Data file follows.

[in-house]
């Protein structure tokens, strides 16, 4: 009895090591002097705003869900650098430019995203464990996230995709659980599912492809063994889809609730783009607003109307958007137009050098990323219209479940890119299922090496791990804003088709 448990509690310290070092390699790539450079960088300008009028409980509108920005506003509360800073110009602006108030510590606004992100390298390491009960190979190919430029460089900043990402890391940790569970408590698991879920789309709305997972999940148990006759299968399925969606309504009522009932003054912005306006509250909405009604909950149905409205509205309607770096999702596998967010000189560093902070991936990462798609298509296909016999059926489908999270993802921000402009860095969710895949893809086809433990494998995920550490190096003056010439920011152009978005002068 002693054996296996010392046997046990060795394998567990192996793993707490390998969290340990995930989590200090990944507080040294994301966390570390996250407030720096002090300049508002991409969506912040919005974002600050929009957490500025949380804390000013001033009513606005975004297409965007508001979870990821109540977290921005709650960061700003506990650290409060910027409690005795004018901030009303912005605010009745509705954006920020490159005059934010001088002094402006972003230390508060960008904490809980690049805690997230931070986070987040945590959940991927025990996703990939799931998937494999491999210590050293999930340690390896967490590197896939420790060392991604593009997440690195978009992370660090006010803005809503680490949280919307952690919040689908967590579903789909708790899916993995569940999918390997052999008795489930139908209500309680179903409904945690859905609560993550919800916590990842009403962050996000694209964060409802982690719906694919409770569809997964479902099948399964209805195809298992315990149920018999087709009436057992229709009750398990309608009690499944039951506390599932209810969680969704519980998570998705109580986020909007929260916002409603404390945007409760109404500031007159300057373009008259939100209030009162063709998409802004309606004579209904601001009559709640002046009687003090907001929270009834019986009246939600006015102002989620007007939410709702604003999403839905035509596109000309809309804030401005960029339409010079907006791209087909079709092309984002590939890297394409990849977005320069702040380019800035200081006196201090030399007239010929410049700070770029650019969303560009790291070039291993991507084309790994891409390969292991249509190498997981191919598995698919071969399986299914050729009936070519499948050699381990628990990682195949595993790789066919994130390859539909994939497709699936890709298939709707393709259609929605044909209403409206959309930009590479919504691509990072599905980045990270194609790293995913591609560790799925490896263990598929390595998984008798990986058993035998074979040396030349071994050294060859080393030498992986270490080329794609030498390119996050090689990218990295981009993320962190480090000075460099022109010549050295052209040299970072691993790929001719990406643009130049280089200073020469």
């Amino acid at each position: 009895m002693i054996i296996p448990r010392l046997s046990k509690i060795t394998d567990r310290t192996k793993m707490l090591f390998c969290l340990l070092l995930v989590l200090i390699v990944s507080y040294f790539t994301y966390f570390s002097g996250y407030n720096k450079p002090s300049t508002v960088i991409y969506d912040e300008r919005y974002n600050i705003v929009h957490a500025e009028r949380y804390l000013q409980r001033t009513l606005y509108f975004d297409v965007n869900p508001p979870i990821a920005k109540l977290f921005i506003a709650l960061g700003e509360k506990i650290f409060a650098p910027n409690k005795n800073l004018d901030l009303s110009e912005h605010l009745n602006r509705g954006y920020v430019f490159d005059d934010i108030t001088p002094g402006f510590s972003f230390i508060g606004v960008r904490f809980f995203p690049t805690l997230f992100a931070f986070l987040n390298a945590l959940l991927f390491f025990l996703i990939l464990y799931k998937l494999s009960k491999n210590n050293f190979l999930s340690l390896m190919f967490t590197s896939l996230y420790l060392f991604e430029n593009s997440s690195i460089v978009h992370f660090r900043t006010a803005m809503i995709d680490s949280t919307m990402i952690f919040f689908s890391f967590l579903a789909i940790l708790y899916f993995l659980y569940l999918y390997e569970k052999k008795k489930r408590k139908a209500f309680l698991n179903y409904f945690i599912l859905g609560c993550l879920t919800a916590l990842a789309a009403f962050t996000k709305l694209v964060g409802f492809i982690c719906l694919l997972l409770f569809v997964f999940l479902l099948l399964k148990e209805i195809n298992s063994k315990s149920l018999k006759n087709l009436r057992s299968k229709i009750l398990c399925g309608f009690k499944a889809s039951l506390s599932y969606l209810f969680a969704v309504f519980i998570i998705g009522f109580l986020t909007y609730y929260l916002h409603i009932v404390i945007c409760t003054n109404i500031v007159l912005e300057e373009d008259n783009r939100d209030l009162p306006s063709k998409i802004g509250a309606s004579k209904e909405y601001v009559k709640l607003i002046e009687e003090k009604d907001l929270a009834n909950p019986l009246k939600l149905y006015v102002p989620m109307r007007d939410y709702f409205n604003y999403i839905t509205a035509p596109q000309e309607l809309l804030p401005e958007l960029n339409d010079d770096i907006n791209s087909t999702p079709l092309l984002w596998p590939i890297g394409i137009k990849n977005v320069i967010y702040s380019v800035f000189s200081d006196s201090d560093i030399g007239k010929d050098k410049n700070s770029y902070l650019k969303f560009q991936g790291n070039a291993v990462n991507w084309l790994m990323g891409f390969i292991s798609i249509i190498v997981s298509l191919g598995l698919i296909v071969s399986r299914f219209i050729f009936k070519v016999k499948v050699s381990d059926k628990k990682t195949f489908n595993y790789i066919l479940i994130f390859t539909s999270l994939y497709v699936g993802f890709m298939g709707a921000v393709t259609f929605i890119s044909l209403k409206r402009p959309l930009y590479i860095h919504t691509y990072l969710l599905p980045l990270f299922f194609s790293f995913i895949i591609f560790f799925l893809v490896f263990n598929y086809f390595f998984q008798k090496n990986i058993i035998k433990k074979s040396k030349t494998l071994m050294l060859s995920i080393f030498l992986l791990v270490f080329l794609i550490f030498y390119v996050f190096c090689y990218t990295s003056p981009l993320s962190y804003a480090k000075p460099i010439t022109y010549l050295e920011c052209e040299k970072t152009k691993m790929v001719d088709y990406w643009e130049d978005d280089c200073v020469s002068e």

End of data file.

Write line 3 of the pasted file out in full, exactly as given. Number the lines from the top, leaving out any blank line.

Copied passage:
């Amino acid at each position: 009895m002693i054996i296996p448990r010392l046997s046990k509690i060795t394998d567990r310290t192996k793993m707490l090591f390998c969290l340990l070092l995930v989590l200090i390699v990944s507080y040294f790539t994301y966390f570390s002097g996250y407030n720096k450079p002090s300049t508002v960088i991409y969506d912040e300008r919005y974002n600050i705003v929009h957490a500025e009028r949380y804390l000013q409980r001033t009513l606005y509108f975004d297409v965007n869900p508001p979870i990821a920005k109540l977290f921005i506003a709650l960061g700003e509360k506990i650290f409060a650098p910027n409690k005795n800073l004018d901030l009303s110009e912005h605010l009745n602006r509705g954006y920020v430019f490159d005059d934010i108030t001088p002094g402006f510590s972003f230390i508060g606004v960008r904490f809980f995203p690049t805690l997230f992100a931070f986070l987040n390298a945590l959940l991927f390491f025990l996703i990939l464990y799931k998937l494999s009960k491999n210590n050293f190979l999930s340690l390896m190919f967490t590197s896939l996230y420790l060392f991604e430029n593009s997440s690195i460089v978009h992370f660090r900043t006010a803005m809503i995709d680490s949280t919307m990402i952690f919040f689908s890391f967590l579903a789909i940790l708790y899916f993995l659980y569940l999918y390997e569970k052999k008795k489930r408590k139908a209500f309680l698991n179903y409904f945690i599912l859905g609560c993550l879920t919800a916590l990842a789309a009403f962050t996000k709305l694209v964060g409802f492809i982690c719906l694919l997972l409770f569809v997964f999940l479902l099948l399964k148990e209805i195809n298992s063994k315990s149920l018999k006759n087709l009436r057992s299968k229709i009750l398990c399925g309608f009690k499944a889809s039951l506390s599932y969606l209810f969680a969704v309504f519980i998570i998705g009522f109580l986020t909007y609730y929260l916002h409603i009932v404390i945007c409760t003054n109404i500031v007159l912005e300057e373009d008259n783009r939100d209030l009162p306006s063709k998409i802004g509250a309606s004579k209904e909405y601001v009559k709640l607003i002046e009687e003090k009604d907001l929270a009834n909950p019986l009246k939600l149905y006015v102002p989620m109307r007007d939410y709702f409205n604003y999403i839905t509205a035509p596109q000309e309607l809309l804030p401005e958007l960029n339409d010079d770096i907006n791209s087909t999702p079709l092309l984002w596998p590939i890297g394409i137009k990849n977005v320069i967010y702040s380019v800035f000189s200081d006196s201090d560093i030399g007239k010929d050098k410049n700070s770029y902070l650019k969303f560009q991936g790291n070039a291993v990462n991507w084309l790994m990323g891409f390969i292991s798609i249509i190498v997981s298509l191919g598995l698919i296909v071969s399986r299914f219209i050729f009936k070519v016999k499948v050699s381990d059926k628990k990682t195949f489908n595993y790789i066919l479940i994130f390859t539909s999270l994939y497709v699936g993802f890709m298939g709707a921000v393709t259609f929605i890119s044909l209403k409206r402009p959309l930009y590479i860095h919504t691509y990072l969710l599905p980045l990270f299922f194609s790293f995913i895949i591609f560790f799925l893809v490896f263990n598929y086809f390595f998984q008798k090496n990986i058993i035998k433990k074979s040396k030349t494998l071994m050294l060859s995920i080393f030498l992986l791990v270490f080329l794609i550490f030498y390119v996050f190096c090689y990218t990295s003056p981009l993320s962190y804003a480090k000075p460099i010439t022109y010549l050295e920011c052209e040299k970072t152009k691993m790929v001719d088709y990406w643009e130049d978005d280089c200073v020469s002068e």